This is the story of two women. One of those women is Lady Sheringham, interviewed in her manor house, the other is Emma Piggott, who has just passed away in her London apartment, alone.
To the former, life has been kind. She's gone from Shanghai to Hong Kong to Kuala Lumpar, from governess to sultana. She lives in the lap of luxury, engaged in an endless cycle of drinks parties, outings on horseback and the delicious little scandals of the British colonial community. This is a woman destined never to know hardship, other than the loss of loved ones.
Emma Piggott, a teacher at St. John's, has lived a gray and stagnant life, experiencing Asia only through newspaper articles that she carefully cuts out collects, but never leaving the Whitechapel neighborhood where her parents kept a grocery store.
And yet, something unites these two women--a little detail, nothing at all really, mere chance, or perhaps just a nightmare that troubles Lady Sheringham's sleep from time to time...
Prolific comic book author Pierre Christin, who penned the game-changing classic sci-fi series "Valerian and Laureline," switches to autobiography here to bring us the thoughtful, enlightening tale of two vastly different lands, the American West during the civil rights movement and the counter-culture phenomenon, and the Eastern Bloc during the Cold War, as seen through the eyes of an inquisitive French artist and journalist with a love for travel, intellectual query, gypsies, and jazz. Christin and his faithful road companion and "Valerian" co-creator Jean-Claude Mézières drive across landscapes ranging from Utah to Bulgaria in a series of cars each more dilapidated than the next, encountering people and adventures of all kinds in a story that is part travel journal, part geo-political documentary, and part artistic coming-of-age.
Who is Lena? What is she up to? Does she even know her mission? Setting out from an East Berlin neighborhood that is home to former dignitaries, she goes about passing out small, innocent-seeming gifts from Budapest to Transylvania to Kiev. She crosses the Danube delta, the Black Sea, Anatolia, and the Aleppo bazaar. Each time, she crosses borders incognito, claiming to have nothing to declare. A journey at once timeless and inextricable from the great issues of our age, "Lena" combines the intimacy dear to André Juillard and Pierre Christin's predilection for vast geopolitical canvases.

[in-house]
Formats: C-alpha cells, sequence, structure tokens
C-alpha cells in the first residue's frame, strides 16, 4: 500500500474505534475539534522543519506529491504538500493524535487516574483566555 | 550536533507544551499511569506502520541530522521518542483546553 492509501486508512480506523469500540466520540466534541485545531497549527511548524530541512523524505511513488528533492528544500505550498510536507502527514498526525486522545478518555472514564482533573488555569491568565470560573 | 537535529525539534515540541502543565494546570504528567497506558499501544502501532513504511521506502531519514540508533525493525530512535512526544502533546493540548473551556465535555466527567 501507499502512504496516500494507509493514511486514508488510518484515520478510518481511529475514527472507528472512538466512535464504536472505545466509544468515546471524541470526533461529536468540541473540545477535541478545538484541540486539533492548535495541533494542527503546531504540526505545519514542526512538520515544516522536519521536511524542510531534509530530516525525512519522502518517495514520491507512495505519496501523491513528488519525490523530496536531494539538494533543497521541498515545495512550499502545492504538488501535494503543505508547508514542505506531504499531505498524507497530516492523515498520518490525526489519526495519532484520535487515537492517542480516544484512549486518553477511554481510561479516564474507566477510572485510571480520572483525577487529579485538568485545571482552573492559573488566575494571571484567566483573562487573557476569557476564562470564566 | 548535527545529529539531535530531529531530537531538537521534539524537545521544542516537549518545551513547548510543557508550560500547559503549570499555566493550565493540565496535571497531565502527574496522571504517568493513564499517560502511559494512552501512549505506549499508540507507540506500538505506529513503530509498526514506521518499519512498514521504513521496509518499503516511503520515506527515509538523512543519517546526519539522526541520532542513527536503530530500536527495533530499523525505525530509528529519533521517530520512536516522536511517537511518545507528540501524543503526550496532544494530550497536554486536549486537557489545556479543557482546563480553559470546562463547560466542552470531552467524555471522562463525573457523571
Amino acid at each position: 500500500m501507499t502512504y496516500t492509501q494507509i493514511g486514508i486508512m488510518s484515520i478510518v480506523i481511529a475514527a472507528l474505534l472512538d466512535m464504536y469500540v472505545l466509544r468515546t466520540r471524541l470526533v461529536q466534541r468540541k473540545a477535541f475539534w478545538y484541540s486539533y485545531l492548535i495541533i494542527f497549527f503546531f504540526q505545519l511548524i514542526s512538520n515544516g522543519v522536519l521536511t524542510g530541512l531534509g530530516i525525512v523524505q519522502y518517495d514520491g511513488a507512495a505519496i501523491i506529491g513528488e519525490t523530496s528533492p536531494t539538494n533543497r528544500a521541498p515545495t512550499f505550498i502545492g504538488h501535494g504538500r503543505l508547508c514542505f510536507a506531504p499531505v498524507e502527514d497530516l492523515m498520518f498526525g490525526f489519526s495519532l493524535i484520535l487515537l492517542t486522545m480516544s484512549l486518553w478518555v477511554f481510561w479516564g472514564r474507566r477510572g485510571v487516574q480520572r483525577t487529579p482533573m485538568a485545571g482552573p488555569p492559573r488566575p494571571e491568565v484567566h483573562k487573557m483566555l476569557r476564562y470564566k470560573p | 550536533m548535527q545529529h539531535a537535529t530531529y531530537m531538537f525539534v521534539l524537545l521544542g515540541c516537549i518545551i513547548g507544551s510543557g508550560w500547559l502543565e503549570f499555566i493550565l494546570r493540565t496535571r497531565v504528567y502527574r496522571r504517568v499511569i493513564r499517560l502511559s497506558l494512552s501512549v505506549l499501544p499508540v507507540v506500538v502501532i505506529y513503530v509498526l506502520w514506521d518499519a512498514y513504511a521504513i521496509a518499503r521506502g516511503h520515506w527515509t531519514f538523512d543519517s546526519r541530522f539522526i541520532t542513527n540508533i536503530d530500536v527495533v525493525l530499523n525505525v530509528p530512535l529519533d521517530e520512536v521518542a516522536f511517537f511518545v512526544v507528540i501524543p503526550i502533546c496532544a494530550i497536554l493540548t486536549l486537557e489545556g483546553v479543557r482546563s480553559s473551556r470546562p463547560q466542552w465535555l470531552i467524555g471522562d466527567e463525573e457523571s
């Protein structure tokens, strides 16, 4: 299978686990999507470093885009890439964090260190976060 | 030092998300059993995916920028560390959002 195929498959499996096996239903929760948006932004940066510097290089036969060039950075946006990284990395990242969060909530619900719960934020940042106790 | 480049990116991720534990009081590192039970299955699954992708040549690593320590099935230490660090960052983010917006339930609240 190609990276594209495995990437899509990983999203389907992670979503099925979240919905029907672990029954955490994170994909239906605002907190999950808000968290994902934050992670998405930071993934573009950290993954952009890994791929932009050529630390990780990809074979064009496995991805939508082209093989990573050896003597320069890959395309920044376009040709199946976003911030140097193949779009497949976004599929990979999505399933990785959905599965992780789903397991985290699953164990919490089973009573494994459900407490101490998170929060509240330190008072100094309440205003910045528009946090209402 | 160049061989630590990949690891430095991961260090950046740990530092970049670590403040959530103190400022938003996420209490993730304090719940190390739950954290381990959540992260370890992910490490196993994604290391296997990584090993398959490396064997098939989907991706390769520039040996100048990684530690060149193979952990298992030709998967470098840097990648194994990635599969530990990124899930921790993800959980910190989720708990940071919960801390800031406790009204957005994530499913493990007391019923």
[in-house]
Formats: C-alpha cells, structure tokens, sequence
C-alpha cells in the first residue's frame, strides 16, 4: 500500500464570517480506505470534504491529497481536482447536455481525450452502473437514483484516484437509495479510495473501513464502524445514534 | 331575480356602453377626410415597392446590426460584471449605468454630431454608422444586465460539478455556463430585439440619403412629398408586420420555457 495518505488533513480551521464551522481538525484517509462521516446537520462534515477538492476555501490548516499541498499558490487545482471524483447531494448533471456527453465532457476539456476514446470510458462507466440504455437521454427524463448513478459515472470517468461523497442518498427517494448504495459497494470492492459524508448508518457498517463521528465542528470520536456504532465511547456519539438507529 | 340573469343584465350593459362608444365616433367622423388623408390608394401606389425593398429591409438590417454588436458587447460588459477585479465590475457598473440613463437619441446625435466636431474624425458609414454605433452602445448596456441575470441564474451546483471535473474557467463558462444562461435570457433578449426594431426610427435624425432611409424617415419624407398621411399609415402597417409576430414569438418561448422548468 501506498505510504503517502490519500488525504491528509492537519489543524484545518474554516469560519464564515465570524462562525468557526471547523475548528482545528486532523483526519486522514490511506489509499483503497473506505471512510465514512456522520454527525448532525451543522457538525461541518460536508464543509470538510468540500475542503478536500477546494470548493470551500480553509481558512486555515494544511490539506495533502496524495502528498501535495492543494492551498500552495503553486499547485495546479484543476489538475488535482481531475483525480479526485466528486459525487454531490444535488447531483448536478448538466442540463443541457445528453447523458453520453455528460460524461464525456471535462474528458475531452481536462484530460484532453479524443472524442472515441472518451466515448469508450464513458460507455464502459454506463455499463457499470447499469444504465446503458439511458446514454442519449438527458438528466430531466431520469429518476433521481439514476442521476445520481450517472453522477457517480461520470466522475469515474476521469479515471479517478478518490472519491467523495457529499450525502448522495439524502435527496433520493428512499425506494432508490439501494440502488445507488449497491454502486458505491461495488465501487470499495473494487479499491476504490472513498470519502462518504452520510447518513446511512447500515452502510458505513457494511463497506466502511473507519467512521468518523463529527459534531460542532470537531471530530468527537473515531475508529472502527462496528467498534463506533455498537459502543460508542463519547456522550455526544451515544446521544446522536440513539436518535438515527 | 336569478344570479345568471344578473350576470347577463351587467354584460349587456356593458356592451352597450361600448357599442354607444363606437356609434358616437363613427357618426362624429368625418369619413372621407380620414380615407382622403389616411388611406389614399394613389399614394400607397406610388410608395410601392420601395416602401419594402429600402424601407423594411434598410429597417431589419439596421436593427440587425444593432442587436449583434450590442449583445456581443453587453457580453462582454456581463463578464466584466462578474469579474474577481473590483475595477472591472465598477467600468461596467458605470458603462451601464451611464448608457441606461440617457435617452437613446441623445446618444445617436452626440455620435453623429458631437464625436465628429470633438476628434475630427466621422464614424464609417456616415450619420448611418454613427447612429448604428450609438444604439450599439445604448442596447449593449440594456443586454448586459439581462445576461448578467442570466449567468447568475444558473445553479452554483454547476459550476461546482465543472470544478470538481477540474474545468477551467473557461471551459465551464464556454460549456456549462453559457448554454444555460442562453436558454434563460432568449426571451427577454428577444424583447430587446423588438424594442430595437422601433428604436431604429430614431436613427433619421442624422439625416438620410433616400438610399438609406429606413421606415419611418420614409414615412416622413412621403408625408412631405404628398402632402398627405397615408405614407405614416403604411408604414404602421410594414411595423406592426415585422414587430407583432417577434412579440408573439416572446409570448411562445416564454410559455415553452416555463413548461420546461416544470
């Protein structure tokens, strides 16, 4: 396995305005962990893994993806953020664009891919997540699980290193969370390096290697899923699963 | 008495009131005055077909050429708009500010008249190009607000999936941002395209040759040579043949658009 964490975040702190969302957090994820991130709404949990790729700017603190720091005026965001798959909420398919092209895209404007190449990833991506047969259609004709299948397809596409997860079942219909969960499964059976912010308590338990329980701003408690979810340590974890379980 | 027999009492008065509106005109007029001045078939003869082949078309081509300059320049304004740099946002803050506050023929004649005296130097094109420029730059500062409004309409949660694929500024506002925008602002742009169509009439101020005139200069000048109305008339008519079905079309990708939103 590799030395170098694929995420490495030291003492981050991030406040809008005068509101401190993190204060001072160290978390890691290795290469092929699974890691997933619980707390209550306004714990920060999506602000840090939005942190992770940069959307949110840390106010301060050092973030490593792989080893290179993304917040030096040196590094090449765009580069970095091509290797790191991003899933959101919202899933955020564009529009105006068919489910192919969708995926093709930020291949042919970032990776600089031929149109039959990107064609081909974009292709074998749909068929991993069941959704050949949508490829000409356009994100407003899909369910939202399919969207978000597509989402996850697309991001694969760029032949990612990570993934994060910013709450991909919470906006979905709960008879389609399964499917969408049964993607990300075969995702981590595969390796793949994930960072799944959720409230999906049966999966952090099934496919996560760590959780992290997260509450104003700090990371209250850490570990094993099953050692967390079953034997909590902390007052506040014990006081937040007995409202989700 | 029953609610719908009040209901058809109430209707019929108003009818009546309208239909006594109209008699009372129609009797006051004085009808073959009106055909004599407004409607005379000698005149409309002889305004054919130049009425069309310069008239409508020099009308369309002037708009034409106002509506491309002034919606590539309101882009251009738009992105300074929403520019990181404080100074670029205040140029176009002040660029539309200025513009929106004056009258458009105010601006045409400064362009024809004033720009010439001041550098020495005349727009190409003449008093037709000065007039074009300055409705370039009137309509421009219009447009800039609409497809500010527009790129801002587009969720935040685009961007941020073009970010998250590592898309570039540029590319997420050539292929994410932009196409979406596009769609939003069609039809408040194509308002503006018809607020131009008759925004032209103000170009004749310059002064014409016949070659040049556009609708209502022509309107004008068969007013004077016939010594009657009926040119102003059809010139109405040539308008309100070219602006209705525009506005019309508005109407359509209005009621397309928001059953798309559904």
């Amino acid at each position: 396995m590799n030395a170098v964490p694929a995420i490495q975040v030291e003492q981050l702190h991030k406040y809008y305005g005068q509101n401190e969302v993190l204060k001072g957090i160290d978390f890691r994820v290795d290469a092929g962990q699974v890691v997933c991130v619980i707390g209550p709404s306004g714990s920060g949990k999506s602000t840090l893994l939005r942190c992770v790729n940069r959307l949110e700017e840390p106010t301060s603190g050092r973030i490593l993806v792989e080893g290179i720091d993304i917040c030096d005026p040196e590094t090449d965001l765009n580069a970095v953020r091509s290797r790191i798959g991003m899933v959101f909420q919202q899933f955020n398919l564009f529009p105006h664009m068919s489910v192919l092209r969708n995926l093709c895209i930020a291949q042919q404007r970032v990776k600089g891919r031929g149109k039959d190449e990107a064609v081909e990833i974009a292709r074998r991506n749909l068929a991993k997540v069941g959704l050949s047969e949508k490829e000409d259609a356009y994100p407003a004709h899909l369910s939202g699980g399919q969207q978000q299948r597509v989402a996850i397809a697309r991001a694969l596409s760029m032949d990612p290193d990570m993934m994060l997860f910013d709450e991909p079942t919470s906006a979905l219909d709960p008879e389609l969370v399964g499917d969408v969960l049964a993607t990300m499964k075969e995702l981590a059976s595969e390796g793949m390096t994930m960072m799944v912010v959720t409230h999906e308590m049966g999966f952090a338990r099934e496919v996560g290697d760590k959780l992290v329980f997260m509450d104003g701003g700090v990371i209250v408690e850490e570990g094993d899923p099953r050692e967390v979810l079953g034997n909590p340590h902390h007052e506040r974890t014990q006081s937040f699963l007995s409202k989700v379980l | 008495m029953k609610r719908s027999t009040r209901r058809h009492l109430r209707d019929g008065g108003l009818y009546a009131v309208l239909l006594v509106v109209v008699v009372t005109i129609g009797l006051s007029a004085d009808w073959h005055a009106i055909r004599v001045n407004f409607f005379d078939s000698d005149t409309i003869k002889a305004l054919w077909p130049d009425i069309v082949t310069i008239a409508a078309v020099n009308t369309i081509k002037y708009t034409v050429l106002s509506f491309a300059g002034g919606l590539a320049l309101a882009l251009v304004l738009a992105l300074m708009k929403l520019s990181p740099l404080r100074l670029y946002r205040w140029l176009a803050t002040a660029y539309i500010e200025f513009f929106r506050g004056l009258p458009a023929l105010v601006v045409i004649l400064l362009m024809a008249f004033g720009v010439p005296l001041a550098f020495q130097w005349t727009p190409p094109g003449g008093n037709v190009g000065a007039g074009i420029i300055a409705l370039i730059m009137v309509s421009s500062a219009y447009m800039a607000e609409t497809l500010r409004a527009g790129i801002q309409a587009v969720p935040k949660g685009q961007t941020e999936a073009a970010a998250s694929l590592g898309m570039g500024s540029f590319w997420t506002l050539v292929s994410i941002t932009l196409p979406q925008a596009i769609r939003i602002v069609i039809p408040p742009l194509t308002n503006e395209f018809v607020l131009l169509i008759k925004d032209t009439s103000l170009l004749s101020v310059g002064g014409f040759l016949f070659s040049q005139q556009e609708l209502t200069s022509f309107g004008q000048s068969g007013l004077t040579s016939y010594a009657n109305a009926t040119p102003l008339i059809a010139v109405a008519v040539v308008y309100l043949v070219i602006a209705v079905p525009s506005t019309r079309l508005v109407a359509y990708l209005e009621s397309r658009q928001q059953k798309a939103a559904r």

Ever calm, classy, and resourceful, Edith Hardy is on the case again. When pharmaceutical magnate Le Cauchois asks her to wangle an invitation to the Red Baroness's exclusive gatherings of Soviet sympathizers, Edith isn't sure she should say yes-until an invitation falls right in her lap. Next thing, she's off to the Baroness's château in the snowy Ardennes, where she runs smack dab into a triangle of intrigue. Le Cauchois is working for French intelligence, the Baroness with the Russians, and a handsome acquaintance for the CIA-a convenient fellow to have around when a lady lands herself in hot water!
Edith Hardy runs a small detective agency off an unassuming alley in the 13th arrondissement. It's the 1950s, and foreign forces are busy vying for power in a Paris still recovering from World War II. Edith has a good heart and a missing husband, and her attempts to do right by her small world get her caught up in far larger, darker affairs. A classic Pierre Christin script-a strong sense of place and history, humane leftist sympathies-combines with Annie Goetzinger's indelible artwork to deliver a stylish mystery for fans of classy whodunits.
A meeting of elite diplomats. A snowy resort in an undisclosed location. A secure communications room staffed by private security. Lena's latest adventure finds her ostensibly heading a small hospitality staff that caters to the needs of VIPs attending a top-secret summit. What better way to suss out secrets than by blending into the woodwork? In this locked-room atmosphere, egos clash and history outs its old grudges. For the issue at stake is none other than the fate of the Middle East, again to be divided by meddling powers. And these days of routine, ennui, luxury, and leisure may hide a more insidious threat...
Unsolved cases come home to roost in Edith Hardy's latest caper, rounding off the first trilogy of the detective's adventures. When secret services in France and America start pulling strings-not to mention the machinations of a certain pharmaceutical industrialist-Edith winds up behind the Iron Curtain, in Moscow! But is she there to recover the legacy of state painter Alexis Limonovich... or save naive young chemist Antoine Dubreuil from being manipulated? Meanwhile, just what skullduggery is Edith's enterprising assistant Victor up to with an art forger, a carnival performer, his bear, and a midnight break-in? One thing's for sure: it all adds up to classy intrigue!
Lena thought she'd paid her dues to the French secret service. She'd gone undercover as their courier in order to avenge her son and husband, both killed in a terrorist attack. And now she has a new life in Australia. A new family. So why does she still feel so hollow inside? Lena finds herself reluctantly drawn back into the world of international espionage, this time as a tutor to Islamist suicide bombers at a remote training camp in the Georgian desert. Three girls, in each of whom she sees something of herself. But will it be enough to bring her to save them?